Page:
The basic MDX query has four parts. These are, in order, an
optional "with" statement, a "select" statement,
a "from" clause and a "where" clause. While this sounds superficially SQL-like,
it has been our experience that familiarity with SQL is not a help and at times
actively a hindrance to interpreting MDX, especially considering the at times
fragmentary state of MDX documentation.
Of these four parts, 'from' is the most trivial, as it merely
takes the name of the cube being queried. 'Where' is the next simplest at a
conceptual level. Where is the "slicing" clause. Anytime a query only uses data
indexed by a single member of a dimension, that dimension is addressed in the "where"
clause, thereby reducing the complexity of the query. One could imagine taking a
slice of a cube at that particular point, and only looking at the data within the
slice. For instance, if you are interested in the atom positions for the third picosecond,
"Where [time]." restricts the set under consideration to that of the third picosecond.
A good rule of thumb is that all dimensions in the cube need to be referenced in any
query, either in the where clause or the select statement. (In fact, any time you know
that the dataset only contains a single member, such as when all simulations have variant
set of WT, or that you know for a particular structure only a single simulation was run at
298 degrees, you can omit the reference to that dimension. However, this should be done with
caution, as dimensions that are not sliced will by default return values that are the sums
of all members of the referenced dimension.)
'Select' defines which data will be presented in the result set and
their format. In the 'select' statement one defines data points or data sets and then assigns
one or more of these points or sets to each axis. One can choose to return multi-dimensional results,
however; as the default client can only display two-dimensional results we are limiting the sample
queries to display results in two dimensions, for simplicity and clarity. In the simplest case, one
can select the x, y, and z coordinate measures "on columns" and atoms "on rows". This would return
to you a two dimensional table of three columns, one each for x, y, and z, and rows for each atom.
For more complex cases, 'select' allows one a great deal of flexibility in
defining sets. For instance, sets can be filtered. If one is interested in performing calculations
only on the Cα atoms of a protein, one can filter the set of all atoms in the protein to include
only those whose atom name is equal to "CA". One can also navigate the levels of a hierarchical dimension
to perform set manipulation - for instance, one can specify a set that contains only the children of the
18th residue of a particular protein. As "atoms" is the next level below residue numbers, this would return
a set of all the atoms in the 18th residue.
Crossjoins are also useful in selection statements, especially if one is limiting the
result set to two dimensions. Crossjoins essentially compress two dimensions into one, transforming what
would be a two-dimensional array into a linear collection of pairwise matches.
'With' is an optional statement, but it is the part of the query that allows one to
define novel calculations and convert properties to measures for display. Given coordinate data, for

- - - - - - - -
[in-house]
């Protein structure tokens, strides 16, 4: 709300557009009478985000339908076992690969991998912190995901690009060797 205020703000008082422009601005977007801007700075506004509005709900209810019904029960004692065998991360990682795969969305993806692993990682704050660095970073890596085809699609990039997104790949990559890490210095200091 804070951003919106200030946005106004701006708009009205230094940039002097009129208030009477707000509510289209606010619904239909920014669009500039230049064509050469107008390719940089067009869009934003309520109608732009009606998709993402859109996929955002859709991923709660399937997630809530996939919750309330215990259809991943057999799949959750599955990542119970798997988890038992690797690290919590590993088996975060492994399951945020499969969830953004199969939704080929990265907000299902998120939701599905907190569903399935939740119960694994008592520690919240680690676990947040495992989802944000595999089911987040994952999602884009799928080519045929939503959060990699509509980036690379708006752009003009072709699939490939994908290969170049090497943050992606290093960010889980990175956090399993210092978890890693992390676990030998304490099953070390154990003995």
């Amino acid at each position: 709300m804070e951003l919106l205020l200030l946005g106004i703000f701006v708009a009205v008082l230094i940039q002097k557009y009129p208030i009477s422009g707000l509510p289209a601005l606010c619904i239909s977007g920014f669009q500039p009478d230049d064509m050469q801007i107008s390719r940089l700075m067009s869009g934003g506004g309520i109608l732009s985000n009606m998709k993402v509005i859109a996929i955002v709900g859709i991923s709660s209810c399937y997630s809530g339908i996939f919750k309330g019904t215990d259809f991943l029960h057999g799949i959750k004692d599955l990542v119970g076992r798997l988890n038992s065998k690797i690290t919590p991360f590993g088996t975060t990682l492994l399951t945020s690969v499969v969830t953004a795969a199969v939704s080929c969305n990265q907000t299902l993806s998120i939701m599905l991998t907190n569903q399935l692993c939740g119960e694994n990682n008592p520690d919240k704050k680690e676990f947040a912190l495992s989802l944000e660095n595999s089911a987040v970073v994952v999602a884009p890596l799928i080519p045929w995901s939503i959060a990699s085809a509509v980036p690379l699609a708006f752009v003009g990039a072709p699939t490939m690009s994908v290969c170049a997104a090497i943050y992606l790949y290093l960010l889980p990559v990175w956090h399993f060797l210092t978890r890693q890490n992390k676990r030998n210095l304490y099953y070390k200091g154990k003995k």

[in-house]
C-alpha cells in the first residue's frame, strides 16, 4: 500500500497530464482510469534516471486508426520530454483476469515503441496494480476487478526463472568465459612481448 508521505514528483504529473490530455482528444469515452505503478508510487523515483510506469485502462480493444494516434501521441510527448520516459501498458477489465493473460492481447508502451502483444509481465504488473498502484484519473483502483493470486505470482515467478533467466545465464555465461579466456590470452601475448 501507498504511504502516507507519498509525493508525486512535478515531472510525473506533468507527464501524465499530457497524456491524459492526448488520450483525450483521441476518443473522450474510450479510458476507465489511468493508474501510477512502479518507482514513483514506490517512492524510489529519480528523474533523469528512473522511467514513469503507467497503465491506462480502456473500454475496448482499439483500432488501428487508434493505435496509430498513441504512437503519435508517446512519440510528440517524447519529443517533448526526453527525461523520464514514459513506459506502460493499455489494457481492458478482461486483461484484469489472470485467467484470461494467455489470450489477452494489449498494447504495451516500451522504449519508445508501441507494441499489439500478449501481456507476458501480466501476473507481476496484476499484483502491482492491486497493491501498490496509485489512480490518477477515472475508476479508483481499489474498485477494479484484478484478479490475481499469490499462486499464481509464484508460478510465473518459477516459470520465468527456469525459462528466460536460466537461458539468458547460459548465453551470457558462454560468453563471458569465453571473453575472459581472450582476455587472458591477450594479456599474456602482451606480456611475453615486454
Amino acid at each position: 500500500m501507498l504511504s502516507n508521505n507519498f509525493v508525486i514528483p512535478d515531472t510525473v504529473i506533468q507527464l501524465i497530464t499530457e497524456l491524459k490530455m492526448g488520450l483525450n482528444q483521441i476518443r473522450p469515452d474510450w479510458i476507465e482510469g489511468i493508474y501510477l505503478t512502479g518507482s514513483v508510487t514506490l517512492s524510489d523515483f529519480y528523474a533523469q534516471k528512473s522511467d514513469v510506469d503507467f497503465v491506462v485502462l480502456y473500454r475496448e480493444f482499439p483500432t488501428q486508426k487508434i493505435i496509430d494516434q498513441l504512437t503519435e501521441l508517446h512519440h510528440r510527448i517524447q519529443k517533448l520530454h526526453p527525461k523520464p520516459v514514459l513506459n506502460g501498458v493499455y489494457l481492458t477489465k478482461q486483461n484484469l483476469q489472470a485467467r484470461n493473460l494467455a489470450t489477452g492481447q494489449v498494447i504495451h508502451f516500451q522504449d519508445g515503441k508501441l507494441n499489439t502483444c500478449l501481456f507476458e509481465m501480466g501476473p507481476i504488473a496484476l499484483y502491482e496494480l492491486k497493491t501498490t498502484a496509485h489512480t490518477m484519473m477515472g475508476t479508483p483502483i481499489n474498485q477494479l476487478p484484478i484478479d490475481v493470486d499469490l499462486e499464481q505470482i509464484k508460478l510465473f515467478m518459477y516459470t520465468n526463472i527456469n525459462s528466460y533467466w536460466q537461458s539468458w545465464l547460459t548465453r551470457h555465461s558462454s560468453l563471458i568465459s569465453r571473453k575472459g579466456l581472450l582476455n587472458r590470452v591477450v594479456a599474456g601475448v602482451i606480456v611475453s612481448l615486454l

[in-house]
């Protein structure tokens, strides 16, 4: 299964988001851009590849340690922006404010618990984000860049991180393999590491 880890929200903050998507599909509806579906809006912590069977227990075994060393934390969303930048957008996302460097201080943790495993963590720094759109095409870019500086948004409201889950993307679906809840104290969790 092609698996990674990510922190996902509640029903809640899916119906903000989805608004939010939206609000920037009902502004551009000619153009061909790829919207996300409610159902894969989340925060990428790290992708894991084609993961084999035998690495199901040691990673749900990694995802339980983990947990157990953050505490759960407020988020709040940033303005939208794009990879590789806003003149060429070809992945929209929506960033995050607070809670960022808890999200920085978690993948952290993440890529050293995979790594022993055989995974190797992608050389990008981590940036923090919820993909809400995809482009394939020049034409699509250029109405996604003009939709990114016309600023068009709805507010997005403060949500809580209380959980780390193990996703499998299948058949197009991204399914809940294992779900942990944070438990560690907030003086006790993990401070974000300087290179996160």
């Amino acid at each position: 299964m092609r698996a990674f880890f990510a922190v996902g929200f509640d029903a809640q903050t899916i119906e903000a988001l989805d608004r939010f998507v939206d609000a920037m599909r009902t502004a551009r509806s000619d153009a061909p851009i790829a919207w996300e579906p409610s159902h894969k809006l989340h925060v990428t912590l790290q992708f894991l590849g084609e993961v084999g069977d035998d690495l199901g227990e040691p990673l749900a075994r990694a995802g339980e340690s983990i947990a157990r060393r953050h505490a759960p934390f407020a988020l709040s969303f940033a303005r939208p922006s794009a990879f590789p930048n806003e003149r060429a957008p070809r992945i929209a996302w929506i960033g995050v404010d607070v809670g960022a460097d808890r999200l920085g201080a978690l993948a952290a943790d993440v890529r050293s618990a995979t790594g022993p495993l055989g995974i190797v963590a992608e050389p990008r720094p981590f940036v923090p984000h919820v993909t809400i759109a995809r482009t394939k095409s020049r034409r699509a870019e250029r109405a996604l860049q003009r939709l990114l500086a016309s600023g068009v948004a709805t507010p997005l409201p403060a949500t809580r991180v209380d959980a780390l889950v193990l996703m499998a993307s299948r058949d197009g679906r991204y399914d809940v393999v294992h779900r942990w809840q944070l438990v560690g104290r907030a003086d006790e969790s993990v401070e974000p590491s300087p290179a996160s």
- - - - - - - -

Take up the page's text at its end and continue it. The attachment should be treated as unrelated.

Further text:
instance, one can define a measure 'distance' in the 'with' statement, that then provides a metric for
calculating distance between two points. One can also turn a property such as "atom name" into a measure
so that it can be displayed in the results. 'With' also can be used to define named sets, using much the
same syntax as is used when they are defined in the select statement. These sets can then be referred to
in the select statement by name.
Annotated Example of an MDX query (distance metric):
WITH SET res1 AS ' Filter(Descendants([ID].[Hierarchy].[structure].[1a2pa0], 2),
[ID].[Hierarchy].CurrentMember.Properties("Atom Name")="CA" )'
SET res2 AS ' Filter(Descendants([sekret id].[Hierarchy].[structure].[1a2pa0], 2),
[sekret id].[Hierarchy].CurrentMember.Properties("Atom Name")="CA" )'
This creates two sets, one drawn from ID, one drawn from ID's equivalent shadow
dimension Sekret ID. In each case the set is defined as the descendants two levels down of the structure
1a2pa0, which will return all the atoms in the structure. The sets are then further filtered to include
only those atoms whose atom name is equal to "CA", or Cα.
MEMBER [Measures].[distance] AS ' SQR( ((res1.Item( Rank([sekret id].[Hierarchy].CurrentMember,res2) - 1),[Measures].[x Coord]) -([ID].[Hierarchy].CurrentMember,[Measures].[x Coord]))^2 + ((res1.Item( Rank([sekret id].[Hierarchy].CurrentMember,res2) - 1),[Measures].[y Coord]) -([ID].[Hierarchy].CurrentMember,[Measures].[y Coord]))^2 + ((res1.Item( Rank([sekret id].[Hierarchy].CurrentMember,res2) - 1),[Measures].[z Coord]) -([ID].[Hierarchy].CurrentMember,[Measures].[z Coord]))^2 ) '
This is a metric to calculate the distance between a pair of atoms, one drawn from the ID dimension,
the drawn from the ID dimension but assigned to the Sekret ID shadow dimension.
The first clause of the select statement puts the crossjoin of res1 and res2 on rows,
meaning that the rows of the result set will be all possible pairwise matches of the Cα atoms of the protein.
The second clause puts the single measure, distance, on columns, meaning that there will be a single result column
showing the distance between all possible pairs of Cα atoms.
These are the slicing dimensions. For this query, we are only considering data from the first
picosecond, of the first run, where the temperature is 298K, the variant set to wild type, and with the above specified conditions.